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Nat Med. 2000 May;6(5):589-93.

The trophoblast is a component of the innate immune system during pregnancy.

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  • 1Departments of Developmental and Molecular Biology and Obstetrics and Gynecology and Women's Health, Albert Einstein College of Medicine, 1300 Morris Park Avenue, New York, New York 10461, USA.


Systemic infection with Listeria monocytogenes, a Gram-positive intracellular bacterium, has been used extensively to analyze the innate immune response. Macrophages are central to this response, acting as both the host for and principal defense against this bacterium. During pregnancy L. monocytogenes has a predilection for replication at the maternal-placental interface and consequently is an important cause of fetal morbidity and mortality. However, macrophages are mostly excluded from the murine placenta with neutrophils acting as the main immune effector cell against this bacterium. Colony stimulating factor (CSF)-1, a macrophage growth factor, is synthesized in high concentrations by the uterine epithelium during pregnancy, where it is targeted to trophoblast bearing CSF-1-receptors. To define the involvement of CSF-1 in placental immunity, we infected pregnant mice either homozygous or heterozygous for an inactivating recessive mutation in the gene for CSF-1 (osteopetrotic; Csfmop) with L. monocytogenes. CSF-1 was required to recruit neutrophils to the site of listerial infection in the decidua basalis, and infection by Listeria remained unrestrained in its absence. CSF-1 acted by inducing the trophoblast to synthesize the neutrophil chemoattractants (KC) and macrophage inflammatory protein (MIP)-2. Thus, during pregnancy, trophoblast responsive to CSF-1 acts to organize the maternal immune response to bacterial infection at the utero-placental interface. This previously unknown function indicates that the trophoblast acts as a pregnancy-specific component of the innate immune system.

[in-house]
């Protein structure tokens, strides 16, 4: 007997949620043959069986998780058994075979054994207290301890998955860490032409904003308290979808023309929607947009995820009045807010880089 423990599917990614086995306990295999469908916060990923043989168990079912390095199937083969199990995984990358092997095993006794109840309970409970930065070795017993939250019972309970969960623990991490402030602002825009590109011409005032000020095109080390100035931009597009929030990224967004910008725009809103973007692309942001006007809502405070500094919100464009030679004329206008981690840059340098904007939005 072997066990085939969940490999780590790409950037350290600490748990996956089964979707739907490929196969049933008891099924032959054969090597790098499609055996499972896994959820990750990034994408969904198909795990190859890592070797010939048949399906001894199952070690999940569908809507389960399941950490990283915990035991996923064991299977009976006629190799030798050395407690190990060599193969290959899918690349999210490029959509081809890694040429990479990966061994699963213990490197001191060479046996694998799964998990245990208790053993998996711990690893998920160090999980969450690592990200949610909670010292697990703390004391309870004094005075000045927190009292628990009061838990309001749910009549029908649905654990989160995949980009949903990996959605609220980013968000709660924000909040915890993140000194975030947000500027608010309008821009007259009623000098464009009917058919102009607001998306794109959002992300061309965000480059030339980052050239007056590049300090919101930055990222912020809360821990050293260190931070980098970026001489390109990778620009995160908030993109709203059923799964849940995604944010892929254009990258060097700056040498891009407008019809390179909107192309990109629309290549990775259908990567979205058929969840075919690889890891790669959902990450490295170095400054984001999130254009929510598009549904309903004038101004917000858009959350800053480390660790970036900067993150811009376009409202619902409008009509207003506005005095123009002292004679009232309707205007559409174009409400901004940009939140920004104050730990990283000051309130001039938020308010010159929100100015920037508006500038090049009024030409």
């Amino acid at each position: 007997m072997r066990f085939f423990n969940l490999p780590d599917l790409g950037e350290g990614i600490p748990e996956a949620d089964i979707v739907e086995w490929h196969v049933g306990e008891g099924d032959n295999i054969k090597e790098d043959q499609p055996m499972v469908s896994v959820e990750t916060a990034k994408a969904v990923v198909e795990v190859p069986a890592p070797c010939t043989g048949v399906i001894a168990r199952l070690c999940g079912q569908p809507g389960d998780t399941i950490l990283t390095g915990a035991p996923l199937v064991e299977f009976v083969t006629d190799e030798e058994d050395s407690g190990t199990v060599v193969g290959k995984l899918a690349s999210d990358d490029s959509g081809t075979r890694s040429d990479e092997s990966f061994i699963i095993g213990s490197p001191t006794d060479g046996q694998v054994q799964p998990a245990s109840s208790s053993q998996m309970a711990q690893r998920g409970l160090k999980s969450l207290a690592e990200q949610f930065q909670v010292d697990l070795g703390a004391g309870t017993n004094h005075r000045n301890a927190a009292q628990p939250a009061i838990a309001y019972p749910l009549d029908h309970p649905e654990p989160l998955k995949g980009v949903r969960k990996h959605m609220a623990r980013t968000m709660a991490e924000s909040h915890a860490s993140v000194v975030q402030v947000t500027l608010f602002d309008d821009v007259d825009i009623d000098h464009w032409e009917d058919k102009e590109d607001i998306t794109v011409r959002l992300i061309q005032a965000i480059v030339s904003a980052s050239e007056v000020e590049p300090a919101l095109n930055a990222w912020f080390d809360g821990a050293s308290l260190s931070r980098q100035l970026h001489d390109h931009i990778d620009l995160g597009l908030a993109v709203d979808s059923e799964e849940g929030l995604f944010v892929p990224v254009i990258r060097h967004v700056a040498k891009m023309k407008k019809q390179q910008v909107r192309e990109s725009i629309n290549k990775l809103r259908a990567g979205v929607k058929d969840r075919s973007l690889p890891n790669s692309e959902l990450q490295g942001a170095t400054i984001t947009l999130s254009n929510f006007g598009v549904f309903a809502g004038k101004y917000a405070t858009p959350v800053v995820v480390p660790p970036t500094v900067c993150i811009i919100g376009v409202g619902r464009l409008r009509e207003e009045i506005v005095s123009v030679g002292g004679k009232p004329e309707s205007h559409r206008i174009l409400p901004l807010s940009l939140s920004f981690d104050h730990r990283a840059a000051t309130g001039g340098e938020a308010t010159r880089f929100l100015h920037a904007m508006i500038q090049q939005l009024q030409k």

[PubMed - indexed for MEDLINE]
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